If Brussels Airlines could be represented by an average aircraft of 154 seats, 153 of those seats would represent costs, with only one counting towards profits. That’s the striking example of the company’s finances, contained in an internal communication to employees, which was leaked to De Tijd and picked up by Belga.
Brussels Airlines made a profit of €12.8 million in 2018, according to the latest annual report, on a passenger total up 10% to 10.03 million. However, that included a 17 million euro settlement reached with insurance companies for the damage suffered by the airline as a result of the terrorist attacks of March 2016.
CEO Christina Foerster (photo) makes it clear in the memo that profits need to be higher. Owner Lufthansa has cut the airline semi-adrift, allowing it to steer its own course, with the understanding that bail-outs will not be on the agenda should things turn out badly.
In order to raise margins, Foerster is insisting on a cost-cutting exercise to cut expenses by 8-12%. “We require a margin of 8% to finance for ourselves our existing and planned investments in fleet renewal, network expansion, and people development,” the memo says. In the past, fleet renewal was financed by Lufthansa, but that is no longer the case.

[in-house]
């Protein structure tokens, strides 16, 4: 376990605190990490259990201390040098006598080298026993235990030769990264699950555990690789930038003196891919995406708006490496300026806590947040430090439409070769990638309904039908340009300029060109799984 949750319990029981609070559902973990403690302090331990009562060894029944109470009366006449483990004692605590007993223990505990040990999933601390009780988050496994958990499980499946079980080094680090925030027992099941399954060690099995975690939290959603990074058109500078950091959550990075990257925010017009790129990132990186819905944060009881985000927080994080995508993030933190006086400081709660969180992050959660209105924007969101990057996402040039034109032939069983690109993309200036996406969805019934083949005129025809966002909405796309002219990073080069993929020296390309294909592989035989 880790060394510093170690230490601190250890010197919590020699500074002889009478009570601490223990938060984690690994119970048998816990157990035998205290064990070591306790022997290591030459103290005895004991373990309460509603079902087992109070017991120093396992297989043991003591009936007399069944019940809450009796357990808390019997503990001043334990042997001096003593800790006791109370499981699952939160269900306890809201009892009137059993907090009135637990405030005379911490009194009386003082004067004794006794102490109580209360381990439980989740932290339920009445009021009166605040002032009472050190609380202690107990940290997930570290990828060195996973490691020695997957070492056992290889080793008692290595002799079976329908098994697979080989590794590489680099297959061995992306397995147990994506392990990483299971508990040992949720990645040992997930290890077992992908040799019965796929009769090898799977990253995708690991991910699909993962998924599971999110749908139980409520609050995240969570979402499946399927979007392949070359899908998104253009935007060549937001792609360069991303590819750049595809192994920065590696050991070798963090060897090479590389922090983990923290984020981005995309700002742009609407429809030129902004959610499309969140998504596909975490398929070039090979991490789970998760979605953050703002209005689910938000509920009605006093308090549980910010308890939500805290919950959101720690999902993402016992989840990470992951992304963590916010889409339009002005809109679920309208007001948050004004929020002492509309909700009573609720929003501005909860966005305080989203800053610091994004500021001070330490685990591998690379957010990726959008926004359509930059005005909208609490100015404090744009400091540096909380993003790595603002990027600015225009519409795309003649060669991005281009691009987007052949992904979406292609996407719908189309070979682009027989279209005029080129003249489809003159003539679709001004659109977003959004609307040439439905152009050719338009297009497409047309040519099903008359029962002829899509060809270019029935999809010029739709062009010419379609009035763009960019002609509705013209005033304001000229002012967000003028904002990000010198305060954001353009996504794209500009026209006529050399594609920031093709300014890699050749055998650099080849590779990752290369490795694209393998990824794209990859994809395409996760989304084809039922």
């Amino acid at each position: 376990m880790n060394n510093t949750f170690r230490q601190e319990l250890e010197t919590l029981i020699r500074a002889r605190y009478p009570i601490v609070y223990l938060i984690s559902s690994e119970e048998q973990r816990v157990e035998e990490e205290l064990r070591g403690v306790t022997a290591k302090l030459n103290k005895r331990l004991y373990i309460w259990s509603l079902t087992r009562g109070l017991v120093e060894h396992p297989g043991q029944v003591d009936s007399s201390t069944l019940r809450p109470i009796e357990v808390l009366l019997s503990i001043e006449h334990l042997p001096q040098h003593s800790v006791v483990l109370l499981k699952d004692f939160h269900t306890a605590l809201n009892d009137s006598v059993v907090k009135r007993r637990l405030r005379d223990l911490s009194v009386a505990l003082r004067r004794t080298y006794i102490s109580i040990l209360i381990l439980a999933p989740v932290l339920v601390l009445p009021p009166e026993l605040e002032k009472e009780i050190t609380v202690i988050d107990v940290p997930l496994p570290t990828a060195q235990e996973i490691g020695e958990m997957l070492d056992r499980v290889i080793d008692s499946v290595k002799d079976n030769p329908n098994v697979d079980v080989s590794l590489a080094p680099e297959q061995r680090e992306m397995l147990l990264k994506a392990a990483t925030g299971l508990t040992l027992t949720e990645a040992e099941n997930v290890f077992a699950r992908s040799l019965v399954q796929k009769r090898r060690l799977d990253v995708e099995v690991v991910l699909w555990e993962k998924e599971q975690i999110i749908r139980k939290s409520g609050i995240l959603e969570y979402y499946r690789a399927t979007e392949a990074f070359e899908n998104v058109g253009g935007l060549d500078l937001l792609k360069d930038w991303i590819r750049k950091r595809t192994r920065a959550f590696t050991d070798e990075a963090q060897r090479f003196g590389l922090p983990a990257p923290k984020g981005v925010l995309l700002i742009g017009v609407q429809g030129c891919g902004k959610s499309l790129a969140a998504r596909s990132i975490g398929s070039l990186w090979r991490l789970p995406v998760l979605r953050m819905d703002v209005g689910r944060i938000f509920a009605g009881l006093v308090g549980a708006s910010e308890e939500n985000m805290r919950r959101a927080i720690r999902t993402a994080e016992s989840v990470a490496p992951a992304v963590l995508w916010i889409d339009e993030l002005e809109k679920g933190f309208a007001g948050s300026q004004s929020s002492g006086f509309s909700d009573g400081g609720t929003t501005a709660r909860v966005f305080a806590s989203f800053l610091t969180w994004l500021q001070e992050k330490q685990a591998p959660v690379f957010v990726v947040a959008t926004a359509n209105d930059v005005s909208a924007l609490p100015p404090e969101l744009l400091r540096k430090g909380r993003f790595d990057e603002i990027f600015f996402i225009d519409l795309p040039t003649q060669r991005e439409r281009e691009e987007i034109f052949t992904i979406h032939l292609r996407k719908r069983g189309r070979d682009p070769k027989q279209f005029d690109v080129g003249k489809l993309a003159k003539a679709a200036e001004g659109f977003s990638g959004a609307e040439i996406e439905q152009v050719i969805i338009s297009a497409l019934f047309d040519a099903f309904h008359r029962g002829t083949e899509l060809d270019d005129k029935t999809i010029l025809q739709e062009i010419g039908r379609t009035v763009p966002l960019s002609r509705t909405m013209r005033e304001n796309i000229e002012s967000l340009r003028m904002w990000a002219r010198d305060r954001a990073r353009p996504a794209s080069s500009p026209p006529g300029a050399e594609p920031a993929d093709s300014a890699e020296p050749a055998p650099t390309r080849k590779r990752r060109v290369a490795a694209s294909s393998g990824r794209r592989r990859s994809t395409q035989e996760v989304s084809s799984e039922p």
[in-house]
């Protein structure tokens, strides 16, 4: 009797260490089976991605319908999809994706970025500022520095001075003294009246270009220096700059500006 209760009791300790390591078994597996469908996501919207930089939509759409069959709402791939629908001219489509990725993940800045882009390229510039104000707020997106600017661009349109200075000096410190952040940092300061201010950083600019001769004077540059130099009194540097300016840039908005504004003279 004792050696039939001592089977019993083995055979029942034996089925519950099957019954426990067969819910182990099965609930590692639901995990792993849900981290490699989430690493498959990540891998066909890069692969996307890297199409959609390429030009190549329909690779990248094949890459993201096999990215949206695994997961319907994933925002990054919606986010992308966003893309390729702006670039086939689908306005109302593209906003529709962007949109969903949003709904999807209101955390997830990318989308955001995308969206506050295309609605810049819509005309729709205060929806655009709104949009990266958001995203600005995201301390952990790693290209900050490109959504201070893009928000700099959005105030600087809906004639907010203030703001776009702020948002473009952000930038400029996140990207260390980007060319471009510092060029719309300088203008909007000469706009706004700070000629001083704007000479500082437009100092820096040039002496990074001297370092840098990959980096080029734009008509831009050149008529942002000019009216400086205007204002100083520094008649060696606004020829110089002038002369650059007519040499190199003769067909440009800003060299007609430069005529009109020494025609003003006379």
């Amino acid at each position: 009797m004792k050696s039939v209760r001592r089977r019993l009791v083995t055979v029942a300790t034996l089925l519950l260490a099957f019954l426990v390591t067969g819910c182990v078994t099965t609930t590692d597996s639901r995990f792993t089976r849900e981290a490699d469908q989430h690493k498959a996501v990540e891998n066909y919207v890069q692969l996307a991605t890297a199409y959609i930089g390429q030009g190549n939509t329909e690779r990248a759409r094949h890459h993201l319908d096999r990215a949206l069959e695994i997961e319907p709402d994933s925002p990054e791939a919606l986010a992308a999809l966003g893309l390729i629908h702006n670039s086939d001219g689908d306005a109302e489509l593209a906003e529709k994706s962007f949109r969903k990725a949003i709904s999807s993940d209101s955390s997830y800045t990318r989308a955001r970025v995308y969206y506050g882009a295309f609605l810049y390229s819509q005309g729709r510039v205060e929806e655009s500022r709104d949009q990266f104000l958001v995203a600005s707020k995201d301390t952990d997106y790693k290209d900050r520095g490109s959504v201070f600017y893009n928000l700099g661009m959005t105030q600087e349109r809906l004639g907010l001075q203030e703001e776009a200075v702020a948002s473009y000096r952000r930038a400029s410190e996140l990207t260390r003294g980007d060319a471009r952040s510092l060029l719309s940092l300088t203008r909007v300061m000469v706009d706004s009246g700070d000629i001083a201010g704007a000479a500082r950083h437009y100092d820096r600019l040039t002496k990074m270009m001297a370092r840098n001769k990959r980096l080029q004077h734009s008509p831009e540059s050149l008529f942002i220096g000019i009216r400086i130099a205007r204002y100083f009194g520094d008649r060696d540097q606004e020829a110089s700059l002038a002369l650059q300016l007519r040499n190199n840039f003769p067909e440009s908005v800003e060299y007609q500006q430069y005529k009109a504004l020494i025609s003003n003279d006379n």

The memo includes no concrete measures, such as job losses, but warns that the 8% figure is a minimum, and the real cost-cutting could be tougher still. Seat prices are likely to remain stable or even fall slightly, the airline warns, while inflation and indexation of pay and pensions will require a further tightening of belts.